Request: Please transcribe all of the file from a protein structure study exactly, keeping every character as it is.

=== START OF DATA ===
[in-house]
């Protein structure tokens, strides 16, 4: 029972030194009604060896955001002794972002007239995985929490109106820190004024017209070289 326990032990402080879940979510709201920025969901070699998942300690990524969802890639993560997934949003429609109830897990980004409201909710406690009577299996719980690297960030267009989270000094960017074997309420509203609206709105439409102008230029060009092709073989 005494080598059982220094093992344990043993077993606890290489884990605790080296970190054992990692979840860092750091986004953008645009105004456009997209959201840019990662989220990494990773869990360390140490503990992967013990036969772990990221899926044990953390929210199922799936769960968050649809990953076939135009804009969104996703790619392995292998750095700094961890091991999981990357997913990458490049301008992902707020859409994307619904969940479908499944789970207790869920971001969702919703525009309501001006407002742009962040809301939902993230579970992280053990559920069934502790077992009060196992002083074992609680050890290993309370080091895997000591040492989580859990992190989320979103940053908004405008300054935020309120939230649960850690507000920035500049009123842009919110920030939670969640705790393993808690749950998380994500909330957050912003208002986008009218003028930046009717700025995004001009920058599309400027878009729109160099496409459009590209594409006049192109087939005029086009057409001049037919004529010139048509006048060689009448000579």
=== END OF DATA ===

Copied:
[in-house]
């Protein structure tokens, strides 16, 4: 029972030194009604060896955001002794972002007239995985929490109106820190004024017209070289 326990032990402080879940979510709201920025969901070699998942300690990524969802890639993560997934949003429609109830897990980004409201909710406690009577299996719980690297960030267009989270000094960017074997309420509203609206709105439409102008230029060009092709073989 005494080598059982220094093992344990043993077993606890290489884990605790080296970190054992990692979840860092750091986004953008645009105004456009997209959201840019990662989220990494990773869990360390140490503990992967013990036969772990990221899926044990953390929210199922799936769960968050649809990953076939135009804009969104996703790619392995292998750095700094961890091991999981990357997913990458490049301008992902707020859409994307619904969940479908499944789970207790869920971001969702919703525009309501001006407002742009962040809301939902993230579970992280053990559920069934502790077992009060196992002083074992609680050890290993309370080091895997000591040492989580859990992190989320979103940053908004405008300054935020309120939230649960850690507000920035500049009123842009919110920030939670969640705790393993808690749950998380994500909330957050912003208002986008009218003028930046009717700025995004001009920058599309400027878009729109160099496409459009590209594409006049192109087939005029086009057409001049037919004529010139048509006048060689009448000579």